His successor Sir Keir Starmer was disappointed with Corbyn’s response. “I made it clear in my speech: The Labour Party will not tolerate anti-Semitism.” He also announced that the proposed improvements to the EHRC would be implemented as early as next year.

As a consequence of his response, Corbyn was expelled from the party. Corbyn asks the party to reconsider its decision: “I have only made it clear that this terrible problem of anti-Semitism exists, […] but it is not 30 per cent of the party that is anti-Semitic, as the media would have you believe, but 0.3 per cent”.

No will to fight anti-Semitism

However, the EHRC investigation report paints a different picture. During Corbyn’s term of office, the will to fight anti-Semitism had been lacking. According to the report, there was political interference when, for example, a complaint against Corbyn was lodged in person. He was accused of supporting an anti-Semitic mural. This complaint was rejected. Furthermore, the staff in the complaint centres lacked training and education. Of the 70 complaints dealt with, only eight were complete.

A total of twenty borderline cases were found to constitute unlawful harassment through the use of anti-Semitic tropics. Among others, the statements of Ken Livingstone are also listed here. The report said the party needed to create a culture “that encourages members to question inappropriate behaviour and report complaints of anti-Semitism.”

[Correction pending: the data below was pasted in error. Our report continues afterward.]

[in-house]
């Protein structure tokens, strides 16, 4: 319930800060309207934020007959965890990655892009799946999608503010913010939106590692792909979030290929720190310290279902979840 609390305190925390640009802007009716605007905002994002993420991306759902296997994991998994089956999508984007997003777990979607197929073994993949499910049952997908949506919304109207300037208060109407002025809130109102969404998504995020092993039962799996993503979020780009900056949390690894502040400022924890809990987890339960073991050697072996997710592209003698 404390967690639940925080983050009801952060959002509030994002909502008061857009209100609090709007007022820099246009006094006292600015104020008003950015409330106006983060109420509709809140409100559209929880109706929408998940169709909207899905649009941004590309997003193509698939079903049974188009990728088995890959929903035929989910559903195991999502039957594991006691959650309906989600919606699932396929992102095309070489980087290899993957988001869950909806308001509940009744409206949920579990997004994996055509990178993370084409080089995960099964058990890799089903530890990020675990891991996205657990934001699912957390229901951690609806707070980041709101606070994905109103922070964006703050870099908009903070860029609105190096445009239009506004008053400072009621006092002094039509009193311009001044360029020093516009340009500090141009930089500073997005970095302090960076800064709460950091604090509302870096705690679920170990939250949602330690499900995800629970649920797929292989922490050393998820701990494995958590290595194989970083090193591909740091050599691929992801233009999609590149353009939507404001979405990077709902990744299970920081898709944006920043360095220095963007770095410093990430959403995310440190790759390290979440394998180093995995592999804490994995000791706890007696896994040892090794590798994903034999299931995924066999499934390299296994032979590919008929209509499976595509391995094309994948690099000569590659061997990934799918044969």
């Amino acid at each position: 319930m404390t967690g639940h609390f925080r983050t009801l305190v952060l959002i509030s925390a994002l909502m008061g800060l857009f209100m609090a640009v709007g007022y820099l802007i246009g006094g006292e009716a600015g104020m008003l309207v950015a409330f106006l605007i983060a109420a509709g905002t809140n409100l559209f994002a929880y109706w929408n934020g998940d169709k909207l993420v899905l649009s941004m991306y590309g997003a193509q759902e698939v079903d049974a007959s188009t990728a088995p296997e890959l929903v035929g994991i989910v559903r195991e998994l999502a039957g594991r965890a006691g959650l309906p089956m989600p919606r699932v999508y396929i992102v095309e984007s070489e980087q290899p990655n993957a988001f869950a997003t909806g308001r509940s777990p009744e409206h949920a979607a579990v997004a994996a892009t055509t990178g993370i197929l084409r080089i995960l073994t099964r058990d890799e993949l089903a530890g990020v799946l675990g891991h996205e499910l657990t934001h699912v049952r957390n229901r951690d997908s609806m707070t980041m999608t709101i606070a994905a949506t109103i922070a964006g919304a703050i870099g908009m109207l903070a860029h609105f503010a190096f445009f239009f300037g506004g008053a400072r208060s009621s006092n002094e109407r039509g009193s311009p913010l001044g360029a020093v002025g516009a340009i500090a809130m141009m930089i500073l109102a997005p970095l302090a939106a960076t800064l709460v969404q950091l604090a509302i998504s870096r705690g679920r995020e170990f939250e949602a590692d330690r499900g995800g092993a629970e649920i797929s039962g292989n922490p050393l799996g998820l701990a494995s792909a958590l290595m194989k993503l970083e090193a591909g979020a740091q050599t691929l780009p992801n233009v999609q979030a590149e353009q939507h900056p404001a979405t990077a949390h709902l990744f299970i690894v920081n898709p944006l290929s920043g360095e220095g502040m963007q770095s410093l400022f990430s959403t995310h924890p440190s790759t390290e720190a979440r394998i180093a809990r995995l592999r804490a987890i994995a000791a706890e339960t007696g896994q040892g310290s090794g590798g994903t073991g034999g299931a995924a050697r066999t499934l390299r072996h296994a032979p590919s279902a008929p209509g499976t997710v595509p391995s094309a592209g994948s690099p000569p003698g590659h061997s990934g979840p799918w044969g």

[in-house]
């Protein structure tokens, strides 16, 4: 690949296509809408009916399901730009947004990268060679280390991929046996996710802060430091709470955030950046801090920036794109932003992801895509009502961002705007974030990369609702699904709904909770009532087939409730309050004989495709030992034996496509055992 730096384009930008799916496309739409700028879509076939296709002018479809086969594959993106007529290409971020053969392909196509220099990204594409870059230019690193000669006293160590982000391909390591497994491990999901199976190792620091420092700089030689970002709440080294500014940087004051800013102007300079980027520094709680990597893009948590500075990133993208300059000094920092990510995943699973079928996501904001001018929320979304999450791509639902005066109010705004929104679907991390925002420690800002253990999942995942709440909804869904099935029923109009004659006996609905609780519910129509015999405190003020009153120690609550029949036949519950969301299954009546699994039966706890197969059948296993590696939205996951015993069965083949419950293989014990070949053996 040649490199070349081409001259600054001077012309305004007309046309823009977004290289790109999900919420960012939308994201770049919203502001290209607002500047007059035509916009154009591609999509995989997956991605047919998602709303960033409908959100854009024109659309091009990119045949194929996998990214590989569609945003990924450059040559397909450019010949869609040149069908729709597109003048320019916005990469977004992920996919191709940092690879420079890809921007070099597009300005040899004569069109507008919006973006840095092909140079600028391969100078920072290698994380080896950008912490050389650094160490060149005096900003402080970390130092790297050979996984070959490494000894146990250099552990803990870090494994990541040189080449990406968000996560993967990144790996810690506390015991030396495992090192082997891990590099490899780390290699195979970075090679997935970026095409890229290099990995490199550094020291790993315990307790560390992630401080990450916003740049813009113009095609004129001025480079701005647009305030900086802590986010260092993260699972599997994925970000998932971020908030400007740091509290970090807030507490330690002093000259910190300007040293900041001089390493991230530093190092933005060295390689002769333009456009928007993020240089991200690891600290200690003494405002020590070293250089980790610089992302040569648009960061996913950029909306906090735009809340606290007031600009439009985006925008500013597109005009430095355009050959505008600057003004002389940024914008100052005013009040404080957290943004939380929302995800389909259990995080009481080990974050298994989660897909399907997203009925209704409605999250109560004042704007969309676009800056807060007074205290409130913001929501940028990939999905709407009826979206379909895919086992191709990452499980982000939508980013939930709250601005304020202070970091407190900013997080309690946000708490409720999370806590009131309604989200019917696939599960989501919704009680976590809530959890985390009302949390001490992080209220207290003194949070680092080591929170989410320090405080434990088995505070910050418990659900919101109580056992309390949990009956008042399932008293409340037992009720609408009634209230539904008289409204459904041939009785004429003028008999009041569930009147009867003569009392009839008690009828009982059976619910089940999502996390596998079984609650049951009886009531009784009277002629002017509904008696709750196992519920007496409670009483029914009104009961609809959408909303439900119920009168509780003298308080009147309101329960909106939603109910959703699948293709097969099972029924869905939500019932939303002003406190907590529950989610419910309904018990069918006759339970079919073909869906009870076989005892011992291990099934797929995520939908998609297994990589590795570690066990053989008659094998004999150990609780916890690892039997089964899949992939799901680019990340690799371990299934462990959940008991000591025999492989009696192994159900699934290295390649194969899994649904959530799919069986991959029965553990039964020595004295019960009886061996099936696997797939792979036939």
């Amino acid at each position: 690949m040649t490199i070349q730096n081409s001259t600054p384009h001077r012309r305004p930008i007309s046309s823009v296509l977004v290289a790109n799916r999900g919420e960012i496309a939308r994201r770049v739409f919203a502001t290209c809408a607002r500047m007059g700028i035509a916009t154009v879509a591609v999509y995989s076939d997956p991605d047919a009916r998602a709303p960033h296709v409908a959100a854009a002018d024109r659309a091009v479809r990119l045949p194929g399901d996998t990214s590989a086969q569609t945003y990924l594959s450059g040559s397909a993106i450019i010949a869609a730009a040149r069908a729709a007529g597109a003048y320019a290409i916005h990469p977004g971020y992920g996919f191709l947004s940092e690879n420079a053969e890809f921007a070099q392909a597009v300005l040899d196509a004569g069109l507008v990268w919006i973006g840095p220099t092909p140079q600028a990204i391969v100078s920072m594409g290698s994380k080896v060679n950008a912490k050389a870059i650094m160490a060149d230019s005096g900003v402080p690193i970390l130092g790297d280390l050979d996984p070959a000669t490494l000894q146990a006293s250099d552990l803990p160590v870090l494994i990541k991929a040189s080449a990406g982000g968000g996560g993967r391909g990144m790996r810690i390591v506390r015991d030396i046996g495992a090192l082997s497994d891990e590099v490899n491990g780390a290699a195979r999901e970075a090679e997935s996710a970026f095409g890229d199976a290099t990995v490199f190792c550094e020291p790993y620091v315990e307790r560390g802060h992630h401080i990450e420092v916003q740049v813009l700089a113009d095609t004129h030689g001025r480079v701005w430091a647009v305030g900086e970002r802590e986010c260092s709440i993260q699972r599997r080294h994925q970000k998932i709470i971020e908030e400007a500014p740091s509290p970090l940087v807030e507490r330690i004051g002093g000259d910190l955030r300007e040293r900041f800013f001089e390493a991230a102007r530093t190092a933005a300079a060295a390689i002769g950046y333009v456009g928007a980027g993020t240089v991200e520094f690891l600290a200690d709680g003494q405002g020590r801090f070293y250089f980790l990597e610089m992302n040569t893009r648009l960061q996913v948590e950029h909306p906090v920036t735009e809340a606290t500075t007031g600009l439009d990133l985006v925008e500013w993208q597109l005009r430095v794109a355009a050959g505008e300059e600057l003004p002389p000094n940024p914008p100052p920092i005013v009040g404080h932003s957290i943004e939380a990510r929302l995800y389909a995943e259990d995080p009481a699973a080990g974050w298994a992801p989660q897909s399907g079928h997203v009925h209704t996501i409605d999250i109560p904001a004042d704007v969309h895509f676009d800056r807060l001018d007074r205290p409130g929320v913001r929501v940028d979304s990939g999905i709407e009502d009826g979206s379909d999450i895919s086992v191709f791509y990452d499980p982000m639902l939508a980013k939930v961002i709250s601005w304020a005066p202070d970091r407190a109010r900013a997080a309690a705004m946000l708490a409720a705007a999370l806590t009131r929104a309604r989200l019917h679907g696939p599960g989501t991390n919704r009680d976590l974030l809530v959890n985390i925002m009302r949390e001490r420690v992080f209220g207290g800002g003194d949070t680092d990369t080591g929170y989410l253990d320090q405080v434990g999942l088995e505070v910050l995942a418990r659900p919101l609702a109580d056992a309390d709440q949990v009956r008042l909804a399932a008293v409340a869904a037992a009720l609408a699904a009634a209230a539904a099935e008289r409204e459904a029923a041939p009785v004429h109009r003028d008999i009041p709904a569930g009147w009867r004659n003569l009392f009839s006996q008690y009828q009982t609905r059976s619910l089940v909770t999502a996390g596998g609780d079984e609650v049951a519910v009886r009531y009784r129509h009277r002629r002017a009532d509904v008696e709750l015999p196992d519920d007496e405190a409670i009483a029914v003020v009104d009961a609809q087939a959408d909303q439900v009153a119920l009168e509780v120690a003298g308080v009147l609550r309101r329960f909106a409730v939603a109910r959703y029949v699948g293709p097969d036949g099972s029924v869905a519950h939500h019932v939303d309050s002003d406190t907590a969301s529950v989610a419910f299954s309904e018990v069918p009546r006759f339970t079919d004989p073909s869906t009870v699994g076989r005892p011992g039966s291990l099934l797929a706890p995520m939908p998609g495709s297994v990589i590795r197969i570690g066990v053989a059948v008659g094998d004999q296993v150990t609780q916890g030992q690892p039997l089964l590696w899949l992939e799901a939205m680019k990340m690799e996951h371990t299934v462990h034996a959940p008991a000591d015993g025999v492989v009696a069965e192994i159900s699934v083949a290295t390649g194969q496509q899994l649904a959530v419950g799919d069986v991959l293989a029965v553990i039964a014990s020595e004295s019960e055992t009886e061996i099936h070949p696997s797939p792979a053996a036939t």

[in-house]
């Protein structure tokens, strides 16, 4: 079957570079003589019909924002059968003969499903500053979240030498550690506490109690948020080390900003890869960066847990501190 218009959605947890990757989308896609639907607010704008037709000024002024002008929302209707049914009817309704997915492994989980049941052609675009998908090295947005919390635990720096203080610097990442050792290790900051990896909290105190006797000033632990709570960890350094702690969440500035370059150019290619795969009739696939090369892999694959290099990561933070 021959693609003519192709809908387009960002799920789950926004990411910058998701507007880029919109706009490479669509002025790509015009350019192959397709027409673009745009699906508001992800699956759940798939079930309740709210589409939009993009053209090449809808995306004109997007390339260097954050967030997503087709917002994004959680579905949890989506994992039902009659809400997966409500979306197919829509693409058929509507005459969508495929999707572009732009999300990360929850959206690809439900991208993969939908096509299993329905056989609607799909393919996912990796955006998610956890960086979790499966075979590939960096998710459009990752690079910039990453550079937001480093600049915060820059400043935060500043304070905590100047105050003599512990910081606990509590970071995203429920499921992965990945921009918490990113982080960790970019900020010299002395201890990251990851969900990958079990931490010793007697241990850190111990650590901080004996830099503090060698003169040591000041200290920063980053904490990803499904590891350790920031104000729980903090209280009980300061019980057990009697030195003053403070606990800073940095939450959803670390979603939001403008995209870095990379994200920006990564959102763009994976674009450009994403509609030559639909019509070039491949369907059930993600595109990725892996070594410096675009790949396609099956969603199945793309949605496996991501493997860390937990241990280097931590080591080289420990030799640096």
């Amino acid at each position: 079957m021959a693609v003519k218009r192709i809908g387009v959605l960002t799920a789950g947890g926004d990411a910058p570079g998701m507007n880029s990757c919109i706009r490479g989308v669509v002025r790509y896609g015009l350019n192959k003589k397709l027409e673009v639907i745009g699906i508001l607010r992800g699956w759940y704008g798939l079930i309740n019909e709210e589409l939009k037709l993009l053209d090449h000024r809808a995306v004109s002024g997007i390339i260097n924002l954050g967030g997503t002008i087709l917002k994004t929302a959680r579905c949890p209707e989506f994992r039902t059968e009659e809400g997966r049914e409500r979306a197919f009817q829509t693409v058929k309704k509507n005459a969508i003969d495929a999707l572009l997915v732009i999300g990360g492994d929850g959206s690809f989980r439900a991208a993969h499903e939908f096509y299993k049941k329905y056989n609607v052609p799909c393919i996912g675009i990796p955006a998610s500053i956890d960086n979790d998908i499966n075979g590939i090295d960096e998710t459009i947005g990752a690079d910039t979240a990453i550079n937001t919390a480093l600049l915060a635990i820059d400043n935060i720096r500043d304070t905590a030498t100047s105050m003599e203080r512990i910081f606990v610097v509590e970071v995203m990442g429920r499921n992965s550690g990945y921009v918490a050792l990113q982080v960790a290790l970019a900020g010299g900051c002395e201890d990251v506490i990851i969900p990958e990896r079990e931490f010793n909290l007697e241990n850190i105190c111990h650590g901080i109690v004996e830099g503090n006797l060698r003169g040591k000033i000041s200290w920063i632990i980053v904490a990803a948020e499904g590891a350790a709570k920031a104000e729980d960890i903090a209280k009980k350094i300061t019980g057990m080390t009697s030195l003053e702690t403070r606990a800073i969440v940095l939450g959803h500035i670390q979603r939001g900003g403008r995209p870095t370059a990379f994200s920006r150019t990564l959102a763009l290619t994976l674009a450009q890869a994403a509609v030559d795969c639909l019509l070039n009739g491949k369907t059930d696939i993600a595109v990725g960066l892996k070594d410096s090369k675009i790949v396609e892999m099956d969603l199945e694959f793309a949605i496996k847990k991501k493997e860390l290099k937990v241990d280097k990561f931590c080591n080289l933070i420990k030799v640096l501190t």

Conflicting views

The findings of the report prompted discussions in advance. In spring, a report was leaked, which was intended as an annex to the EHRC report. This document showed that the party’s right wing would have hampered the efforts of the party leadership. Indeed, the report stated that no evidence was found that anti-Semitic complaints were being treated differently from other complaints.

However, this contrasted with the statements of some Labour whistleblowers who told the BBC that they had been undermined by the party leadership in trying to combat anti-Semitism. Also, some Jewish Labour members had already left the party. This episode shows how divided the Labour Party was, at the latest after last year’s crushing election defeat, following which Corbyn resigned from office.

Does the split threaten?

The fights within the party could go into the next and final round with Corbyn’s expulsion: The left wing of the party has demanded that Corbyn be reinstated in the party. According to a report in The Guardian, an unspecified source threatened that a split could occur very quickly if the Labour Party remained on its course.

Meanwhile, the right wing, as well as organisations and unions close to the party, are trying to invoke unity. Corbyn himself announced that he would take action against his party’s expulsion. “I urge all members to remain calm and focused – as long as this problem is resolved amicably”.